The Fish
The first fish of the day was an extremely long whitefish whose head shakes had me convinced I had a bull trout.  A cool fish either way - check out the size of his adipose fin! After that I missed a bunch of takes in seam water as well as slow, deep water.  I observed a few whitefish actively spawning and I'm convinced I had a couple of rainbows on the egg fly I was fishing; alas I never got a good look and am only judging by their fight.  The key of the days seemed to be looong drifts-- I caught most of my fish by water loading huge lob casts that had me feeding line to the backing.  5x was sufficient and although I did some streamer testing I never did connect with a big bull.

And redbands will never cease to amaze me, both in brilliance and in the spirit of their fight.  The only one of the day had a brilliant red band and spots that wrapped completely around, even on  it's belly.


The End
While I constantly pine for the more fertile streams of the alkaline desert I left thinking I could get used to this... as long I can keep remembering my rain jacket .  I also can't wait to get back to this stream with the next batch of streamers (more on that coming).  Until next time.

11 comments:

John Montana said...

Winter steelhead. I am on the hunt as well. I need proof.

Carlos Del Rey. said...

Nice pics Brian, it seems that it's cold!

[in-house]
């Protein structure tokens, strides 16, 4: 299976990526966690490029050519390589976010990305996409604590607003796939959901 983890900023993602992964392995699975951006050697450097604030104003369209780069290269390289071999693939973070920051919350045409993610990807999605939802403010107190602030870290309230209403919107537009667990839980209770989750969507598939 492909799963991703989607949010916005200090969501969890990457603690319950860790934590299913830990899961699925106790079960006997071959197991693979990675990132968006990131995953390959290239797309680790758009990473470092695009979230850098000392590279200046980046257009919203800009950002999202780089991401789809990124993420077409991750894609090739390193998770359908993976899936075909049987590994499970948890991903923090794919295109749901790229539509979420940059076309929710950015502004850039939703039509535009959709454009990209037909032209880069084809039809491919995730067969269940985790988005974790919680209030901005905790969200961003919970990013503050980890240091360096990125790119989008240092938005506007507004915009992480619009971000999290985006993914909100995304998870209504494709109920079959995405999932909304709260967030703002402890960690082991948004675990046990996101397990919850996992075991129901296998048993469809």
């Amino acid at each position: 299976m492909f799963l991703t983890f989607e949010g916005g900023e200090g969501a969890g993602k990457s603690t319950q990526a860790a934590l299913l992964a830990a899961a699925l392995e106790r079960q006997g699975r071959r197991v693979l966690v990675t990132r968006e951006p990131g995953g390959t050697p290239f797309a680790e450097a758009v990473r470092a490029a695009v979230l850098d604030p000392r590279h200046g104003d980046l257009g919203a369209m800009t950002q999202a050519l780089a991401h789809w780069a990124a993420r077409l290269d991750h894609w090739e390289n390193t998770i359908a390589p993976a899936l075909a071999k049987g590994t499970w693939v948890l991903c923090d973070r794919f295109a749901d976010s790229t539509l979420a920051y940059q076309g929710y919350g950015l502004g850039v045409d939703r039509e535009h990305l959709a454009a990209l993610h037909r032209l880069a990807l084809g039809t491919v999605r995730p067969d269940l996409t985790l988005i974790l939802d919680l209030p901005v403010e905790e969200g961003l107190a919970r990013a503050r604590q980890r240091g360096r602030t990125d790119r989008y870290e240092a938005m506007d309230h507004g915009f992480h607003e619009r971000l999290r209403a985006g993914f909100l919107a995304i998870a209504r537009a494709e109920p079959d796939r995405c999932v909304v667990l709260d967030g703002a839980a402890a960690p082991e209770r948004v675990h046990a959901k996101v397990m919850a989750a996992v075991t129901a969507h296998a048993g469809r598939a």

Brian J. said...

John: Haha me to-- I have this theory that people are only catching them in Canada or Alaska and calling it Oregon to keep the noobs away...

Carlos: Thanks! It actually wasn't too bad but it definitely helped to keep moving.

Jason Barnes said...

That is a mutant adipose fin. I've seen a lot of whitefish, but I've never seen anything like that. Nice catch. The redband is amazing. Great bug pics too.

Brian J. said...

Thanks Jason-- There's just a vibrancy to all the fish on this stream which I chalk up to them all being native fish. Gotta love those purple tinged gill plates which I've notice a lot of whitefish have too!

SPlatte Guides said...

Money.......

Charlie L. said...

Love the Drake, they look like little dinosaurs

Brian J. said...

Yeah they do-- this one was seriously huge-- they also stick their tails up and act as if they can hurt you somehow... fortunately it's all show

Kirk said...

Looks like a great day out, and great pictures! There is nothing like the silence during a snowstorm. It is amazing how even our most familiar waters take on a new life in the falling snow. That redband is beautiful, but that first whitie has a beauty all its own. Cool fish.

Anonymous said...

Brian,

Been enjoying your talents in bug building and photography for a couple of seasons, now, starting with the RenoTroutEnvy. Some of your patterns now grace my flybox Love your work.

keith

Brian J. said...

Kirk: Thanks, it's cool how the snow can muffle even the sounds of the river

Keith: Thanks for stopping in and posting kind words- I appreciate it and I hope you're getting out there and hooking some fish!